Cap Night: A historic tradition

27 04 2012

Well, it is almost that time of year again…

…time to say goodbye and send off another graduating class from Michigan State. This past week was deemed “Senior Week” and offered various activities for seniors to participate in as they prepare for their graduation ceremonies next weekend. Most of these activities could now be considered “traditions” of MSU, if you will — things such as climbing up into the bells of Beaumont, taking a picture with Sparty, or signing the rock are all part of celebrating “Senior Week”.

MSU has had a long history of following traditions associated with the time of graduation and the end of the school year [for more information on graduation traditions click here]. The end of the school year marks a transition point for many students; freshmen are no longer the ones at the bottom of the food chain and the seniors say goodbye to MSU to begin another journey. In the early 20th century, during the beginnings of MSU, the students held an important event marking this tradition. “Cap Night” as it was called was the closing point for the end of the school year.

In the early days of MSU, all freshmen and preps were required to wear “beanies” or freshmen caps. This would denote their status as the youngest on campus and often times even be the cause of some bullying, such as being pushed in the Red Cedar or being harassed on their walks to class. At the close of the end of the year term, the old night shirt parade would take place. In 1908, this tradition was modified to include a ceremonial fire in “Sleepy Hollow”, the depression between the music building and Beaumont Tower. Into this fire, on each “Cap Night” freshmen and preps threw their caps in this fire symbolizing the end of their year as the youngest at school. It is often times very hard now-a-days to come across one of these beanies for most of them were all burned! – however, here at the archives, we are preservers of history and actually do have one!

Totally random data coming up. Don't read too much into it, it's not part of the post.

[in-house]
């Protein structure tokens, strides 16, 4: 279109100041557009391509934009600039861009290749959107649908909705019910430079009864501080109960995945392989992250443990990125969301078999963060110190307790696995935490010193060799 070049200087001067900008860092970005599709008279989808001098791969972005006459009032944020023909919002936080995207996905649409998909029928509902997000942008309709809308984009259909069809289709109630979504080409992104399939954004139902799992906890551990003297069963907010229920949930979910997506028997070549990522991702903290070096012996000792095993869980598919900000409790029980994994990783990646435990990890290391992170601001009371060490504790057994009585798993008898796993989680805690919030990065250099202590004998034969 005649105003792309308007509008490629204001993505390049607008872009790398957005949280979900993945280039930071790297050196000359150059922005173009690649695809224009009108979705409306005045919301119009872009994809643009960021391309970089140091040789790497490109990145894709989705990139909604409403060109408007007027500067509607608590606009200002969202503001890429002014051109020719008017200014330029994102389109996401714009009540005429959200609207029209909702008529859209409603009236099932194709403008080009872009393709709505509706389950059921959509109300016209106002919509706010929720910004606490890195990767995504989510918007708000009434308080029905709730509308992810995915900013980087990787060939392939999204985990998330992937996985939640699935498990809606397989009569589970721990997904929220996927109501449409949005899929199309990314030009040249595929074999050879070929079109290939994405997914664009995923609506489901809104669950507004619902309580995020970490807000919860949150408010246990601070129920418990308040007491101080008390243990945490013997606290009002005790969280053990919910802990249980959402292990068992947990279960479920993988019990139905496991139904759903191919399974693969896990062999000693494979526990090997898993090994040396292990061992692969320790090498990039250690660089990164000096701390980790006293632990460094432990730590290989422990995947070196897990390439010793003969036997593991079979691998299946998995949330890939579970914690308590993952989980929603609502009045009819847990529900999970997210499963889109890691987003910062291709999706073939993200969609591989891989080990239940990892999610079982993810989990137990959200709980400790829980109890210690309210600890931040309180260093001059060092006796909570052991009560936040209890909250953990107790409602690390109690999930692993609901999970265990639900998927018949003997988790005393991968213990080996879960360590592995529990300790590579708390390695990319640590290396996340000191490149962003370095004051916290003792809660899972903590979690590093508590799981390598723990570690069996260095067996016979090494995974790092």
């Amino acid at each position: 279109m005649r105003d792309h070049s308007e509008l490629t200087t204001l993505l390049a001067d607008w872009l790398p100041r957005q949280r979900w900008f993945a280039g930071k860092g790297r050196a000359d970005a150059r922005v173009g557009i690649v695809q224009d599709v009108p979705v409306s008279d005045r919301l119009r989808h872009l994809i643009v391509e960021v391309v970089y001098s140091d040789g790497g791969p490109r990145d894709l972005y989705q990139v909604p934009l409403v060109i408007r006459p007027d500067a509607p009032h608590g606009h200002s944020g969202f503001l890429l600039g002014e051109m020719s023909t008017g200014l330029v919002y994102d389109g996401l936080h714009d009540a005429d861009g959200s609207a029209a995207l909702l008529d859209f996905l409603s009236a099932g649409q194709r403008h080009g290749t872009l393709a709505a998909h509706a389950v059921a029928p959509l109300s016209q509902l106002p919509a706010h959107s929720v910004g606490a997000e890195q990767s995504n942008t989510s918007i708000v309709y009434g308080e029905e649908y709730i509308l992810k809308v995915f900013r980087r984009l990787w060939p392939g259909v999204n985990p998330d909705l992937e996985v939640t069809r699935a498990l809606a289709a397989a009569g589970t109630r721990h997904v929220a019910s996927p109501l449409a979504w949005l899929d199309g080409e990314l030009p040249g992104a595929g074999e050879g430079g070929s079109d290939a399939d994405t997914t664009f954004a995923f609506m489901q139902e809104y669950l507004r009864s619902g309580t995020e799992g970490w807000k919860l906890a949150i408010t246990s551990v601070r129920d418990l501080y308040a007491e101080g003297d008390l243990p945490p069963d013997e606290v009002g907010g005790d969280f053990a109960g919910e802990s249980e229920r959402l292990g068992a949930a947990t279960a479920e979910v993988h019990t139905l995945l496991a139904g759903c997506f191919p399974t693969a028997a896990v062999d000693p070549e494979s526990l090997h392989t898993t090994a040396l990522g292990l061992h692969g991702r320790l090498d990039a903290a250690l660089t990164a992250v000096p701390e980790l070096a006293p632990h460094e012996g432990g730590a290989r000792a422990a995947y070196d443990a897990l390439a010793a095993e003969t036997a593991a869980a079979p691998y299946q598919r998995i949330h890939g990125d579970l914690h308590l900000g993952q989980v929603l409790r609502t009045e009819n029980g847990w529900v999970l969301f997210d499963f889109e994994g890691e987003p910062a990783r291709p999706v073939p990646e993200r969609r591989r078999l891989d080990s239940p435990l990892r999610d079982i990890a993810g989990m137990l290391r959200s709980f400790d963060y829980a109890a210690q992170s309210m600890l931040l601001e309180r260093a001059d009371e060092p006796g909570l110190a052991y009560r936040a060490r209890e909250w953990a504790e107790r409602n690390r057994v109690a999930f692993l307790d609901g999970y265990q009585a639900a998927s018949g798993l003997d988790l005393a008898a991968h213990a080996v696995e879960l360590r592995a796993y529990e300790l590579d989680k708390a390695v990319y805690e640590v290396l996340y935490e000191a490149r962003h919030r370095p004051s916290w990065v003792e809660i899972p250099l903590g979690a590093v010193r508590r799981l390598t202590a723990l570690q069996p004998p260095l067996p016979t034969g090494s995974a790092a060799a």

In addition to freshmen tossing their beanies into the fire, the seniors, beginning in 1910, would show up in their cap-and-gown and would toss their textbooks or old catalogs (if they sold their textbooks) into the fire. MSU Historian Madison Kuhn notes, “Three of the five classes thus discarded their badges of slavery”. This ceremonial “Cap Night” was a fun tradition marking the end of a long school year and a transition into the next chapter of life.

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